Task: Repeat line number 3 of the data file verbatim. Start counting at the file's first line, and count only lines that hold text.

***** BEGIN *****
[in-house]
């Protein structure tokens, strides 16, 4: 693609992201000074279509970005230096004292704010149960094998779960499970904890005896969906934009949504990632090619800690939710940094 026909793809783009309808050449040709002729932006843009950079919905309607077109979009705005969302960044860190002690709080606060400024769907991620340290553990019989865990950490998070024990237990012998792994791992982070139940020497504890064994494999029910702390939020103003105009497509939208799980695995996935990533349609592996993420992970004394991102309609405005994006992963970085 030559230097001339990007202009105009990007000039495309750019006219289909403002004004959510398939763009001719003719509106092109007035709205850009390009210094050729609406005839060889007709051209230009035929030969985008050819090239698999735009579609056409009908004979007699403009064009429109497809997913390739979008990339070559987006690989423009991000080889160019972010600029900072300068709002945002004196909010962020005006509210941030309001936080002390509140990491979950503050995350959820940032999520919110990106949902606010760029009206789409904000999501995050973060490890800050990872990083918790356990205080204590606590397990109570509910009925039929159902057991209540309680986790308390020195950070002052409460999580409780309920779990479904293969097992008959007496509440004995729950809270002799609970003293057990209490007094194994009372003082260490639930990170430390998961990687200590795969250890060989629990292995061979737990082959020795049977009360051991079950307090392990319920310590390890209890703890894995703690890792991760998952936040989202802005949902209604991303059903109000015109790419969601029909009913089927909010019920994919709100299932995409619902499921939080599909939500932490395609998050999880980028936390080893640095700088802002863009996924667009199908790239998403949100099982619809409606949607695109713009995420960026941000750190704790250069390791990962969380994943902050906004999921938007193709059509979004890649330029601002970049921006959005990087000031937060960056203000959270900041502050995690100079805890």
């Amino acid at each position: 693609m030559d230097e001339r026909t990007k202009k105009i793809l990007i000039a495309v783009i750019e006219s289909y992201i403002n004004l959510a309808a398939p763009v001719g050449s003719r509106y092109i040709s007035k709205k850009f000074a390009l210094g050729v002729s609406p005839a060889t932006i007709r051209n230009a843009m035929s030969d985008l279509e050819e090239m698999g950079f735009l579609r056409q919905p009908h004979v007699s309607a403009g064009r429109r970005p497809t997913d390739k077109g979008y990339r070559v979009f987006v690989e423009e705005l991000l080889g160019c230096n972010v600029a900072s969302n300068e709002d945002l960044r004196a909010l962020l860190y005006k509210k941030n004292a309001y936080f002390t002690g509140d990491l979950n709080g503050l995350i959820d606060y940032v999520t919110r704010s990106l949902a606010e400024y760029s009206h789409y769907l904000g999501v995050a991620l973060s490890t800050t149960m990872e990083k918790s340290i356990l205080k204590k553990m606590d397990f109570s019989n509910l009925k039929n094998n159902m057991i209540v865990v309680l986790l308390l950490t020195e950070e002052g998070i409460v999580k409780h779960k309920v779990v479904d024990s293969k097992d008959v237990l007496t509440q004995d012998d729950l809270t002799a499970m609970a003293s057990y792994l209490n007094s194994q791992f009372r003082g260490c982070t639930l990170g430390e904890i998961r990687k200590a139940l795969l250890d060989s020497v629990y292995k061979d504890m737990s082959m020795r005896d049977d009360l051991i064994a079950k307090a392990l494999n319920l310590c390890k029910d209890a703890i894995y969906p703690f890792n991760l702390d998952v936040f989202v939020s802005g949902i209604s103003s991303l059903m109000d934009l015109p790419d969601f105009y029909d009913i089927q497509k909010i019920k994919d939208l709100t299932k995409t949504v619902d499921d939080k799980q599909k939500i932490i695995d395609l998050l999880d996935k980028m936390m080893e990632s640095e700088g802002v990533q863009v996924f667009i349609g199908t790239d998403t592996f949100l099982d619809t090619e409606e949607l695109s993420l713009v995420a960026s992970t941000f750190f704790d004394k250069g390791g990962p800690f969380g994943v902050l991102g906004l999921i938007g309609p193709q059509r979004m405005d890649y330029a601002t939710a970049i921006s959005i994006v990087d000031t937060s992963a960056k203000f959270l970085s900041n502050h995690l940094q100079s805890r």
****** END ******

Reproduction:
């Amino acid at each position: 693609m030559d230097e001339r026909t990007k202009k105009i793809l990007i000039a495309v783009i750019e006219s289909y992201i403002n004004l959510a309808a398939p763009v001719g050449s003719r509106y092109i040709s007035k709205k850009f000074a390009l210094g050729v002729s609406p005839a060889t932006i007709r051209n230009a843009m035929s030969d985008l279509e050819e090239m698999g950079f735009l579609r056409q919905p009908h004979v007699s309607a403009g064009r429109r970005p497809t997913d390739k077109g979008y990339r070559v979009f987006v690989e423009e705005l991000l080889g160019c230096n972010v600029a900072s969302n300068e709002d945002l960044r004196a909010l962020l860190y005006k509210k941030n004292a309001y936080f002390t002690g509140d990491l979950n709080g503050l995350i959820d606060y940032v999520t919110r704010s990106l949902a606010e400024y760029s009206h789409y769907l904000g999501v995050a991620l973060s490890t800050t149960m990872e990083k918790s340290i356990l205080k204590k553990m606590d397990f109570s019989n509910l009925k039929n094998n159902m057991i209540v865990v309680l986790l308390l950490t020195e950070e002052g998070i409460v999580k409780h779960k309920v779990v479904d024990s293969k097992d008959v237990l007496t509440q004995d012998d729950l809270t002799a499970m609970a003293s057990y792994l209490n007094s194994q791992f009372r003082g260490c982070t639930l990170g430390e904890i998961r990687k200590a139940l795969l250890d060989s020497v629990y292995k061979d504890m737990s082959m020795r005896d049977d009360l051991i064994a079950k307090a392990l494999n319920l310590c390890k029910d209890a703890i894995y969906p703690f890792n991760l702390d998952v936040f989202v939020s802005g949902i209604s103003s991303l059903m109000d934009l015109p790419d969601f105009y029909d009913i089927q497509k909010i019920k994919d939208l709100t299932k995409t949504v619902d499921d939080k799980q599909k939500i932490i695995d395609l998050l999880d996935k980028m936390m080893e990632s640095e700088g802002v990533q863009v996924f667009i349609g199908t790239d998403t592996f949100l099982d619809t090619e409606e949607l695109s993420l713009v995420a960026s992970t941000f750190f704790d004394k250069g390791g990962p800690f969380g994943v902050l991102g906004l999921i938007g309609p193709q059509r979004m405005d890649y330029a601002t939710a970049i921006s959005i994006v990087d000031t937060s992963a960056k203000f959270l970085s900041n502050h995690l940094q100079s805890r």